GUILD MEMBER ROWED THE ATLANTIC WITH HER BROTHER
GUINNESS WORLD RECORD-SETTING BROTHER AND SISTER TEAM WHO ROWED THE ATLANTIC - THE SEABLINGS
TWO WORLD RECORDS
The Seablings are the worlds first ever brother and sister team to ever row an ocean. This was achieved by rowing more than 3,000 nautical miles across the Atlantic Ocean as part of the Talisker Whisky Atlantic Challenge . They left La Gomera, Canary Islands and spent more than six weeks at sea, on a tiny rowing boat to demonstrate the importance of Gender Equality in building a sustainable, prosperous and empowering society for men and women globally.
Throughout this incredible and inspiring adventure oars were broken as well as gender stereotypes by putting to the test what it truly means to be in the #sameboat
Known as “The World’s Toughest Row”, Anna McLean (2006-2013, Glenlee) and her brother Cameron, competed in the Talisker Whiskey Atlantic Challenge as the first-ever brother and sister. Leaving on December 12th, 2019 from La Gomera, The Canary Islands they rowed 3,000 nautical miles across the Atlantic Ocean to Antigua arriving 43 days, 15 hours and 22 minutes later.
A true test of endurance, they took shifts, 2 hours on, 2 hours off, 24 hours a day, 7 days a week to keep the boat moving. This meant a maximum of 2 hours sleep at one time for the duration of the row!
Unsupported in the middle of the ocean along with 30+ foot waves, chilly conditions, equipment failures and cramped sleeping quarters this challenge was as technical and mentally tough as it was physical.
For further details and to view their highlights please visit: https://theseablings.com/
Q & A
How long will it take? We will be rowing in 2 hours on – 2 hours off intervals, rowing sometimes alone and other times together. With this structure, we are aiming to take between 40 & 60 days
What will you eat? Expecting to burn around 10,000 calories each, every day we must consume most meals in the form of highly calorific ‘space food’. Although fresh produce will be missed, Cam is certainly hoping to catch a fish or two along the way.
How will you get your water? Each morning we will filter water from the ocean to have our supply of drinking water ready for the day. This sounds like a simple task, but there is always the risk of equipment failing, such as our batteries running too low or an air bubble in the filtration pipe meaning we are unable to pump water. In case of an emergency, we will carry enough for 5 days of reserve water. But if we break the seal we get a time penalty.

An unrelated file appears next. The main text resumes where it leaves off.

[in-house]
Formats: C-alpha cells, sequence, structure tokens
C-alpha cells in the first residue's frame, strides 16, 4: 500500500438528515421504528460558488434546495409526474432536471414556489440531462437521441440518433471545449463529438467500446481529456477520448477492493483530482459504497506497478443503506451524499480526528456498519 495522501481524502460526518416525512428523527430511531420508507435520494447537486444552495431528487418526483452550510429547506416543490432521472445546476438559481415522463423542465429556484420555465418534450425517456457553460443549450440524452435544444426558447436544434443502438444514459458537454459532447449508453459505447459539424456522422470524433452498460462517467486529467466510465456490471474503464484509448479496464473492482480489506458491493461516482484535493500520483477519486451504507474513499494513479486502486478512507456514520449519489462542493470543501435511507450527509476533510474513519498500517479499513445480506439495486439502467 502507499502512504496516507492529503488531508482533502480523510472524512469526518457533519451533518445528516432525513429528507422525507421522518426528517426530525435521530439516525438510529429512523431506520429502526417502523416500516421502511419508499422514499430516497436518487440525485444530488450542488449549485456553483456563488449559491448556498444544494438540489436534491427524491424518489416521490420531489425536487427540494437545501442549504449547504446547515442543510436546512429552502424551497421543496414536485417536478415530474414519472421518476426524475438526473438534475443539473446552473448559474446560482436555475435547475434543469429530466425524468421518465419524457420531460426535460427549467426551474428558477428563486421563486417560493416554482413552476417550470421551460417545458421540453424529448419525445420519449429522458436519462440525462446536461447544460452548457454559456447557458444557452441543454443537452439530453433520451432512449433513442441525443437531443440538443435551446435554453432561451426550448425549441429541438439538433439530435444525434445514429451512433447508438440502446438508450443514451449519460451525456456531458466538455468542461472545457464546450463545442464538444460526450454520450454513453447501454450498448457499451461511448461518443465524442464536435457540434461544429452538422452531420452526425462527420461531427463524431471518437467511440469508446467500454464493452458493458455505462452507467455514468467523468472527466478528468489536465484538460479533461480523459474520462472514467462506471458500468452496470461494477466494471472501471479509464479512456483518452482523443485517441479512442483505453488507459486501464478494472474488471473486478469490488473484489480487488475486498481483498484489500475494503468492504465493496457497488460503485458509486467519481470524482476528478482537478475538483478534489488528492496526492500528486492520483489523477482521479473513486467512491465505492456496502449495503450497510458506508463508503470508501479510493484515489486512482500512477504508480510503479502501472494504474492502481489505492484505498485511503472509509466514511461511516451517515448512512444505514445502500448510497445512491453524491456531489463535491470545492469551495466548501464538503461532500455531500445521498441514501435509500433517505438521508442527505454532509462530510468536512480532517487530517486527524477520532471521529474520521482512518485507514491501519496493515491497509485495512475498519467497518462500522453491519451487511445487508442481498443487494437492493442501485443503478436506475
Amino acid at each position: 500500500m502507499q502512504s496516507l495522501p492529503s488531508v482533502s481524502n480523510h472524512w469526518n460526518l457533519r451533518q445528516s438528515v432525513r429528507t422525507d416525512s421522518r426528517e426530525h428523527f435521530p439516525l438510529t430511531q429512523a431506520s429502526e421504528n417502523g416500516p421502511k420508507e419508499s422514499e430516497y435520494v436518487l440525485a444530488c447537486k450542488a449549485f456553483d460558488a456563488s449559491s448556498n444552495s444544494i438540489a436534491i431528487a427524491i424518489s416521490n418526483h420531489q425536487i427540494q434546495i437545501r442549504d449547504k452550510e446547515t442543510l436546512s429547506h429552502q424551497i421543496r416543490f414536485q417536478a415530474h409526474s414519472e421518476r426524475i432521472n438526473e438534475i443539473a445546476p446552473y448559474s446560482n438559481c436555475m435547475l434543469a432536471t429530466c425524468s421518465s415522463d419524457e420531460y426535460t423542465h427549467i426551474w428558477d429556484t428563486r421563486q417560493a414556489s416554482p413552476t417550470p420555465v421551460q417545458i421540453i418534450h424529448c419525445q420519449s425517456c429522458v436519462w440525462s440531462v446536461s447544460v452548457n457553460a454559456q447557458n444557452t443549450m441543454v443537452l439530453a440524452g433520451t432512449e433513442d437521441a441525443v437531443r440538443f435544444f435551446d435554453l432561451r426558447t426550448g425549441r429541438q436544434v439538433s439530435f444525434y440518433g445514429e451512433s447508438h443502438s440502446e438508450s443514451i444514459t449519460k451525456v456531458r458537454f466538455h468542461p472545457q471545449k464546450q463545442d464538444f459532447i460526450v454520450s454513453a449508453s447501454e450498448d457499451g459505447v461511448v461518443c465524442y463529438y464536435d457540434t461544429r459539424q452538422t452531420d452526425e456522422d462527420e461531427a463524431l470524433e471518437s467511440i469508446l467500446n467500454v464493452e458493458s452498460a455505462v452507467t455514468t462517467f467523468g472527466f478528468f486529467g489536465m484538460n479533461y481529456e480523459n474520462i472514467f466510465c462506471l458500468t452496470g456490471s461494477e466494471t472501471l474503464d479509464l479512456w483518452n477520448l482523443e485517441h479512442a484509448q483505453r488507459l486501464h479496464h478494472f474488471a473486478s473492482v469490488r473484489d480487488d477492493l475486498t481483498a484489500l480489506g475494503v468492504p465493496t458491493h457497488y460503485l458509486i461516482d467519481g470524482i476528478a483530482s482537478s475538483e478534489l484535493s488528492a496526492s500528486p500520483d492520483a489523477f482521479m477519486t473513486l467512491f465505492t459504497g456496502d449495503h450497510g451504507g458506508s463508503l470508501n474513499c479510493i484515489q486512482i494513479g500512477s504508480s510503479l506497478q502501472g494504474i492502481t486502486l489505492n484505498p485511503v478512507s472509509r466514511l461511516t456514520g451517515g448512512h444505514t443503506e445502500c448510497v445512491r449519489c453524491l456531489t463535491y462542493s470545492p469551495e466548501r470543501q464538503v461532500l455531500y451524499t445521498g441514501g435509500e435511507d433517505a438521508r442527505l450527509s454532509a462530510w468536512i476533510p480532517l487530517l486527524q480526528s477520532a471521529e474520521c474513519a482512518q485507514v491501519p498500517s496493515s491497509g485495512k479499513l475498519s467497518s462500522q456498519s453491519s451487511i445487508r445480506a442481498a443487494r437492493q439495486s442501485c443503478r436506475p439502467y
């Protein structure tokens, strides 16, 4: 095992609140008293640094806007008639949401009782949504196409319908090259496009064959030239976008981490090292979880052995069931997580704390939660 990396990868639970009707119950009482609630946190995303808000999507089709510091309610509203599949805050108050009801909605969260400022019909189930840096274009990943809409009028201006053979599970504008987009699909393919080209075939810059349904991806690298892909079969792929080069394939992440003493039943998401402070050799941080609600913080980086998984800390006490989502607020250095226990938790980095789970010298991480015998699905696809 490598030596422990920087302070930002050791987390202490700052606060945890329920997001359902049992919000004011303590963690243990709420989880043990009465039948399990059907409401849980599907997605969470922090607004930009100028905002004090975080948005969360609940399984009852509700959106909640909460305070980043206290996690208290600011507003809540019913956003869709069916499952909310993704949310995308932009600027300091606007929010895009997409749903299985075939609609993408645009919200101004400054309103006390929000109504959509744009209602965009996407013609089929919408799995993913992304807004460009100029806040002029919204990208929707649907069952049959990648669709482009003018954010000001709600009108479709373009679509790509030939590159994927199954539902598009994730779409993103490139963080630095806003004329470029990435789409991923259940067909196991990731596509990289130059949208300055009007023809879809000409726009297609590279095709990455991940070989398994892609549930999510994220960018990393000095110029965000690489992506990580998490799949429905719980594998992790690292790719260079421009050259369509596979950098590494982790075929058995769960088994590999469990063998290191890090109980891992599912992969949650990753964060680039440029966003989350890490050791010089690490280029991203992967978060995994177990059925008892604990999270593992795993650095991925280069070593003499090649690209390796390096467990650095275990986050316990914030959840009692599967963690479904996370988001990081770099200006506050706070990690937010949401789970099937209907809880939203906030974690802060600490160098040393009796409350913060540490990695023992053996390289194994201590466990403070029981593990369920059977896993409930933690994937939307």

How will you sleep? There are two cabins, one in the stern and one in the bow. Each just slightly bigger than a sleeping bag at most. This is where we will sleep / camp out during our 2 hours shifts. The cabin in the stern will also hold the electronics so is slightly smaller.
What if there is a storm? Since there is bound to be bad weather at times, we must make sure we are prepared for when there is a storm. Depending on the situation we will decide whether safe to continue rowing or put out our para-anchor and stay in our cabins. There is a risk that we might have to endure this solitary confinement for hours or even days until the storm passes. The para-anchor will prevent us from drifting further away from the finish line.
Are you likely to capsize? Most likely we will capsize during our crossing. Because of this risk, it is essential that we are tied on at all times when on deck and do not have any loose items that could lose overboard.
If our cabin doors are fully closed and sealed the boat should self-right after the capsize.
Will you have support if something happens? There is one support yacht amongst all of the crews. Therefore not specifically assisting one. The crew on board the support yacht will be contactable over the radio 24/7, however, it could take up to 6 days to be rescued, so we are most likely to contact a passing cargo ship if in distress and require rescuing.
During your crossing will you have any communication with Land? Yes, although this will be limited due to the high costs of sending out information via satellites and the power required, which is generated using the solar panels on our boat.
How will you know you are going the right way? The stern cabin will hold all our navigation equipment and GPS. This will connect with our autosteering and in turn the rudder on the bottom of the boat to make sure we are on course. As part of our training, we must complete a celestial navigation course, whereby we will be able to use the sun, moon and starts to track our journey.
Where do you go to the bathroom? The expression used amongst the Ocean Rowing community is “Bucket and Chuck it” – Without going into more detail, hopefully, you get the idea.
Will you see any other crews? Our dedicated land support will keep up updated on our position in the race and any nearby crews. Even if a crew is 5 miles away, in the middle of the ocean we will not be able to see them. There is always the danger of passing cruise liners and cargo ships as we cross many major shipping lanes, especially nearer the ports.
What kinds of wildlife will you see? There will be a range of wildlife that we will see, such as dolphins, turtles, fish, sharks and whales. Most dangerous are the flying fish, especially if rowing at night as you cannot see them coming straight towards you.
Will you get in the ocean, and if so is it safe to? Every 3 days we will get into the water to scrape the barnacles off the bottom of our boat. If we leave the barnacles too long then this will cause drag on our boat and slow us down.